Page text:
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The Vertical Flight Society has announced the 2020 group recipients of its prestigious awards program. Since its establishment in 1944, VFS Awards have paid tribute to the outstanding leaders of vertical flight and served as a catalyst for stimulating technological advances. This year’s winners will be recognized at the Grand Awards Banquet on Oct. 7, during the VFS 76th Annual Forum and Technology Display in Virginia Beach, Virginia.
“For more than 75 years, VFS has been recognizing the most significant accomplishments in vertical flight,” said VFS Executive Director Mike Hirschberg. “This year’s group award winners highlight the incredible capabilities of vertical flight aircraft and those who develop and operated them.”
The Society’s Captain William J. Kossler, USCG Award is given for the greatest achievement in the practical application or operation of vertical flight aircraft, the value of which has been demonstrated by actual service during the preceding 18 months. This year, the Kossler Award is being presented to the UK Royal Air Force Joint Helicopter Command (JHC) Chinook Force and the Joint Helicopter Support Squadron (JHSS), which saved the town of Whaley Bridge, Derbyshire, England. After a month’s worth of rain fell in just 24 hours in August 2019, the reservoir spillway above the small town started to collapse. Eight crew members flew three Chinooks for 58 flying hours and delivered 620 one-ton bags of aggregate to shore up the spillway, saving the town.
The Grover E. Bell Award is given for an outstanding research and experimentation contribution to the field of vertical flight development. This year’s recipient is the Sikorsky-Boeing/Army Joint Multi-Role Test Team. Over the past two years, the JMR Test Team completed powered wind tunnel testing of a one-fifth scale SB>1 Defiant in the National Full-scale Aerodynamics Complex (NFAC) wind tunnel, Propulsion System Test Bed (PSTB) endurance testing of key SB>1 drivetrain components, and flight testing of the Defiant aircraft. The data collected provide a comprehensive database for the SB>1 aircraft that has been instrumental in informing the US Army’s decisions for Future Vertical Lift (FVL).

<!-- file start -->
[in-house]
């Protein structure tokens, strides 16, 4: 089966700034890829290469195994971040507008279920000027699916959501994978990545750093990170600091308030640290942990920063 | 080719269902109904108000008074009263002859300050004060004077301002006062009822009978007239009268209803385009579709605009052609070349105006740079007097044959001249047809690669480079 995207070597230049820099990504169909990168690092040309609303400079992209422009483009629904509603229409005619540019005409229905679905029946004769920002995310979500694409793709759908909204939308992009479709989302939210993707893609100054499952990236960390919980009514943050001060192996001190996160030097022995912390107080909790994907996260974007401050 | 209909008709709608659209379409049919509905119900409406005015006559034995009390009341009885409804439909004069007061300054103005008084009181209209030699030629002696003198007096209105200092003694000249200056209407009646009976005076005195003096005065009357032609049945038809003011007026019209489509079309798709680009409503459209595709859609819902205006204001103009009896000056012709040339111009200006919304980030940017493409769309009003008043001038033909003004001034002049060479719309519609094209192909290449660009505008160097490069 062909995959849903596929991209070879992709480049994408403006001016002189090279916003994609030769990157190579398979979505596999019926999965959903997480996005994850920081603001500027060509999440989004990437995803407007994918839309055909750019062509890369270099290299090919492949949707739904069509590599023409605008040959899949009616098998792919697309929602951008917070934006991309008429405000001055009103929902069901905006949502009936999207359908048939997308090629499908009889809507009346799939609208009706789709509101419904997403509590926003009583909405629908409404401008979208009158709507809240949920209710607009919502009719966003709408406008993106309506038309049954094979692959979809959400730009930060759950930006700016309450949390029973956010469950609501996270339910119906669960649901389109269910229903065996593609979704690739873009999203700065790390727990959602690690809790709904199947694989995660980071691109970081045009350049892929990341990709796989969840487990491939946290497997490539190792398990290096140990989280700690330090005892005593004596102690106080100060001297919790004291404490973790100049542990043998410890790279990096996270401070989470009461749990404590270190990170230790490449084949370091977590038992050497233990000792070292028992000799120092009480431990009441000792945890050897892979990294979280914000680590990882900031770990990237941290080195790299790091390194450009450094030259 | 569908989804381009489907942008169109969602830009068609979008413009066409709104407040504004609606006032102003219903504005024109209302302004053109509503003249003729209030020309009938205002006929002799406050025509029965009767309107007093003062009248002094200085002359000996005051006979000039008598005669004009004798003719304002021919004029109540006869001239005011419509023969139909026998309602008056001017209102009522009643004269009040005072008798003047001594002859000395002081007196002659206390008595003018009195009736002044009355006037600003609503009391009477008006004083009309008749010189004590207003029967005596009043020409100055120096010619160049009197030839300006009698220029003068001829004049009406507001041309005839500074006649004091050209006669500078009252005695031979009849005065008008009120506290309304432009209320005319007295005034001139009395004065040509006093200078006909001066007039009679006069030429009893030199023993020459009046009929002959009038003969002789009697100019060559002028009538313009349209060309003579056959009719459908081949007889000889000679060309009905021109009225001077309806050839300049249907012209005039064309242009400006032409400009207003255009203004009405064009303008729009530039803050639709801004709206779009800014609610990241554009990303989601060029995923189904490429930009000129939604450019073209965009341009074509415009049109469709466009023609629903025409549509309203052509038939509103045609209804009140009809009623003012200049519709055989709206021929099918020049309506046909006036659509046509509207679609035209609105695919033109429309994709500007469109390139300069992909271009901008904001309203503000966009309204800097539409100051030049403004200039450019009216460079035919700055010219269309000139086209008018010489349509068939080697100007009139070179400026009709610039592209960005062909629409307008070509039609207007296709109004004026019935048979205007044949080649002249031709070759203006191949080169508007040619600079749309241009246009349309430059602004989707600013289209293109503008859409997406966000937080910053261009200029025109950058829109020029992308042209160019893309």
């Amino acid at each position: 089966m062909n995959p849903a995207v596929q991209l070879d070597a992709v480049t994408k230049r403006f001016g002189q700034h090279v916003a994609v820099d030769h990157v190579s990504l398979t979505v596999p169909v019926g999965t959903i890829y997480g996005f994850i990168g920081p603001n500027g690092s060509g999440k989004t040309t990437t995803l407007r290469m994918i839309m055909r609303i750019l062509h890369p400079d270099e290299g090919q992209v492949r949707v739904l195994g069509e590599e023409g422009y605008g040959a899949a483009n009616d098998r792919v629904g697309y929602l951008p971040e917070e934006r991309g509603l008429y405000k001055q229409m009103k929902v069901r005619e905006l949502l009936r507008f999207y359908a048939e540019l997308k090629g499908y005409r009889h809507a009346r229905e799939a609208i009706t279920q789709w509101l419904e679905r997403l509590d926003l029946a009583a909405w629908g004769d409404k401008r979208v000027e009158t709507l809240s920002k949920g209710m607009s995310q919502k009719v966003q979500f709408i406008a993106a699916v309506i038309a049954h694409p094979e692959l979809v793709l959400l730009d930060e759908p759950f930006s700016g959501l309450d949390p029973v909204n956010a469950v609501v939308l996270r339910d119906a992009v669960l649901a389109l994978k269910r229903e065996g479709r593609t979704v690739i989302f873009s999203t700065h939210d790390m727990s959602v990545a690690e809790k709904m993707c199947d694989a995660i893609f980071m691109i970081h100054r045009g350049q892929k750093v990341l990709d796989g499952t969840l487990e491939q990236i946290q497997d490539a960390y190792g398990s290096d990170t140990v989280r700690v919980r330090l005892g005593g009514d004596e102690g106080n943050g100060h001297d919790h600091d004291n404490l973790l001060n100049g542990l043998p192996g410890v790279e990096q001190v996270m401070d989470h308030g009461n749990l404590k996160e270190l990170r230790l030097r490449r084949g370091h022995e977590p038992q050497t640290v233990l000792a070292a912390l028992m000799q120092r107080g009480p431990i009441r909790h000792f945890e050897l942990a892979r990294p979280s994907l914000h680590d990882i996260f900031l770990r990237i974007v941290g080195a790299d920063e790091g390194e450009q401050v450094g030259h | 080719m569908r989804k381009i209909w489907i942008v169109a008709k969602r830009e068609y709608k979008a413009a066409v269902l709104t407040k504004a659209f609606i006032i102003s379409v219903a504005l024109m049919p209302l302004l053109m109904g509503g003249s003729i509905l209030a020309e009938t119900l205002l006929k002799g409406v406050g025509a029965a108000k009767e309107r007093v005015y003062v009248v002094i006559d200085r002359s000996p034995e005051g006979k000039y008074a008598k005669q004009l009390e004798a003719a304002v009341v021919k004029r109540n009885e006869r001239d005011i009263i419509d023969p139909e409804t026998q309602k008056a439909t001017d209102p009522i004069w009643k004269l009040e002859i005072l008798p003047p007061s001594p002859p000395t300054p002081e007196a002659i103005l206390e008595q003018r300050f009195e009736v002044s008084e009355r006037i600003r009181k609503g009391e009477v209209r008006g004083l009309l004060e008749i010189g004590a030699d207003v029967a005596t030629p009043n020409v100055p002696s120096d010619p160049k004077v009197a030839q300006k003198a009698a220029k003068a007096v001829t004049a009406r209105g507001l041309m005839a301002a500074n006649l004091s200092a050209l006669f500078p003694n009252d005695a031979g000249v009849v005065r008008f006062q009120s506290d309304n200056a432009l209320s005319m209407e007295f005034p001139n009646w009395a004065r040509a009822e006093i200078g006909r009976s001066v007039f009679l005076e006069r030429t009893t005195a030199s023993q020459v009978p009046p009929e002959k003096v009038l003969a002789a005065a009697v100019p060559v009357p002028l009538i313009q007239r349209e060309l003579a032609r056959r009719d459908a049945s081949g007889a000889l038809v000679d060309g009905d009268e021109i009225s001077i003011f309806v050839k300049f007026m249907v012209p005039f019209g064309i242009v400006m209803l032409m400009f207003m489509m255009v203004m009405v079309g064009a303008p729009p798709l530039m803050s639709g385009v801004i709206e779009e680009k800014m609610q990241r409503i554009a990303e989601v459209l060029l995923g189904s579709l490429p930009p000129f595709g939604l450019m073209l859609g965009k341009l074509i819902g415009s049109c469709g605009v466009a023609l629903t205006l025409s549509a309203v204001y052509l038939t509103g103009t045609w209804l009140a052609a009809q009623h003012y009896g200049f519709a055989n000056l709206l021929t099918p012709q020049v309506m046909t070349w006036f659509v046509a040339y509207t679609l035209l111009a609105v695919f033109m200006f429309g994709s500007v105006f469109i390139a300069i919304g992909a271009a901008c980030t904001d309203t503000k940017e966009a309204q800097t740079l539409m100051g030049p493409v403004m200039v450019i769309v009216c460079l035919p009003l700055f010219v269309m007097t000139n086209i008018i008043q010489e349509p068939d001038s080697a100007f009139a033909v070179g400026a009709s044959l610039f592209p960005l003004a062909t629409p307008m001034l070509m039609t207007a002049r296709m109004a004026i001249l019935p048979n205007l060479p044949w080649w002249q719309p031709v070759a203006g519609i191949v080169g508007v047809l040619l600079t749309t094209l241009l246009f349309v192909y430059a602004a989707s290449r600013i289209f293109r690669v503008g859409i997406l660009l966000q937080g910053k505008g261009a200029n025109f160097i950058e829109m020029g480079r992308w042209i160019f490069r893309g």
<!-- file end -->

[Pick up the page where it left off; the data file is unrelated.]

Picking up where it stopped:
Eagle Aviation Technologies is this year’s recipient of the VFS Supplier Excellence Award. This award is given to a supplier who, through the quality, innovativeness and cost-effective technology of its products, has made a notable contribution to improving the state of the art of vertical flight aircraft. Virginia-based Eagle Aviation Technologies is an industry leader in the design, analysis and manufacture of rotorcraft systems and components. Over the last 15 years, Eagle has made enormous contributions to the vertical flight industry, including developing the rotor blades for the Sikorsky X2 and S-97 Raider demonstrators.
The Leonardo International Fellowship Award recognizes significant contributions to international vertical flight cooperation. This year’s winner is the Subaru-Bell 412EPX Co-Development Team, representing the culmination of several years of close international fellowship and cooperation between design, certification and production teams in Japan, Canada and the United States.